Yes, it will probably lead to a revolution in teaching, reporting, and storytelling. If not right away, a few years down the road once the tools have matured a little, they’ll probably be in more common use. Just look at how far computers’ use in education has come in the decades since a generation of kids stared at a green CRT screen and tried desperately not to die of dysentery. There’s no reason that mobile photography or VR applications couldn’t be a part of the future of that computer media revolution. And given how big the publishing mega-conglomerates are today, and how many different media they work in, there’s no reason some of them might not poke their fingers into those pies, too.

But no, any media created with these new techniques will almost certainly not be considered textbooks. Or regular books, for that matter. They’ll be their own thing. Educational VR simulations. Applications. Games. Whatever you want to call them, I can pretty much guarantee they won’t be called “books” in any sense of the word. We don’t call educational computer games “textbooks” today, do we? We didn’t call The Oregon Trail a “textbook” in the 1980s.

Just because something teaches doesn’t mean it’s a “textbook.” Just because it reports the news doesn’t mean it’s a “newspaper” or “magazine.” And just because it tells stories doesn’t mean it’s a “book.”

I don’t know why this seems to be so hard for people to understand. It’s as if e-books being digital and various other media being digital too causes them to think that those other media are automatically also e-books. They’re not. That doesn’t mean that they’re bad, or that they won’t be useful. It just means they’re not books. And the more energy people spend on trying to pretend they are books, the less they’ll have to make them be better at whatever it is they really are.

(Thanks to Nate Hoffelder of The Digital Reader for calling my attention to this story.)

On a related note, Mattel’s plastic Viewmaster VR implementation of Google Cardboard for iOS and Android is just $20 at Amazon right now. That’s barely more than one of the cardboard versions costs.

A Quick Gloat on Iran "Deal" [The DiploMad 2.0]

This humble blog's five or six readers will recall that I labelled the "historic" nuclear deal with Iran as fake (here, here, here, and here, for example) and predicted that Obama would call it a treaty when convenient and a Joint Plan of Action, or something else, when not. I specifically called for somebody to show us the signatures on the "treaty." I strongly suspected there was no signature.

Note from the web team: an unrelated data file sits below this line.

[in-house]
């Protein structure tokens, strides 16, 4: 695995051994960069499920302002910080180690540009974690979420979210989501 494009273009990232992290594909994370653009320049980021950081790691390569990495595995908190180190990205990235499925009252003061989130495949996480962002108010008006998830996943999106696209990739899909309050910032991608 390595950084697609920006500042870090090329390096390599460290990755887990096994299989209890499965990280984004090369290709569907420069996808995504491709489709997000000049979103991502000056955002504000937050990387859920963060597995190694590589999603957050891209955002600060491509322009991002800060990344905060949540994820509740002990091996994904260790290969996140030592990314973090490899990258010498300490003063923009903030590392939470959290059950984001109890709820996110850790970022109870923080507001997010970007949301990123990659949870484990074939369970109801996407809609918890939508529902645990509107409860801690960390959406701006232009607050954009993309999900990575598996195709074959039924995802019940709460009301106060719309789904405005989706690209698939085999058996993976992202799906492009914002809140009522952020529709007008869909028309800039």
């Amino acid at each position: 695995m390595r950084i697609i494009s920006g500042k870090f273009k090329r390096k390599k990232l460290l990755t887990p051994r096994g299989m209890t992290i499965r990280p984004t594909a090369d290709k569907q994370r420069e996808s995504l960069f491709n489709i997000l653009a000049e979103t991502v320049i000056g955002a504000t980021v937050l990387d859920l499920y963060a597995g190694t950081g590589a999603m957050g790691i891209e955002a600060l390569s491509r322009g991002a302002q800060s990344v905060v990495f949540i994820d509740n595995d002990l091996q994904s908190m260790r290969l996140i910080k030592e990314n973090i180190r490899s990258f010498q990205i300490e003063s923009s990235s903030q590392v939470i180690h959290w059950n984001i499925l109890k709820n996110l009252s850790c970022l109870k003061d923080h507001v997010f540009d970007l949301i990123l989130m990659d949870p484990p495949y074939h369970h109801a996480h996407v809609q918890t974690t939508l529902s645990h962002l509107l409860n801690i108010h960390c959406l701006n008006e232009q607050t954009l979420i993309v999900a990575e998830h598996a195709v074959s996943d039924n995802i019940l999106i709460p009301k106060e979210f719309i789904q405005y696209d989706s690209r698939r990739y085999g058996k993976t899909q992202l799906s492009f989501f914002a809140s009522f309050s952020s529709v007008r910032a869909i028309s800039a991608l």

Go ahead, check my comments on this "deal." I'll wait for you right here.

I now refer you to this article  in the Daily Mail which reports that,

The Obama administration has disclosed to Congress that this summer's controversial nuclear arms agreement with Iran was never signed and is not legally binding, according to a new report this week. 
The State Department made the disclosures in a letter to Kansas congressman Mike Pompeo, a Republican, who had written the department to inquire why the agreement as submitted to Congress in July did not bear the signature of Iranian President Hassan Rouhani. 
'The Joint Comprehensive Plan of Action (JCPOA) is not a treaty or an executive agreement, and is not a signed document,' Julia Frifield, an assistant secretary for legislative affairs wrote Pompeo last Thursday.

How about that? Who coulda seen that coming? I mean besides this little blog, of course.

Just thought you might want to know . . .

NZ Uni EMC broke considered ditching EMC before SNAFU [The Register]

VNX fleet was almost out of warranty, RFI called for replacements

Oh, the irony: the New Zealand University that suffered a two-day brownout as a result of a problem with its EMC kit last month sought a replacement for the company's products.…

Microsoft rides to Dell's rescue, wrecks rogue root certificate [The Register]

Windows Defender lives up to its name by dealing death to Dell's dumb DLL

Microsoft has killed Dell's user-pwning root certificate and its self-reinstalling .dll with its antivirus Defender tool.…

Lights, power, action! Smartplugs with a twist [The Register]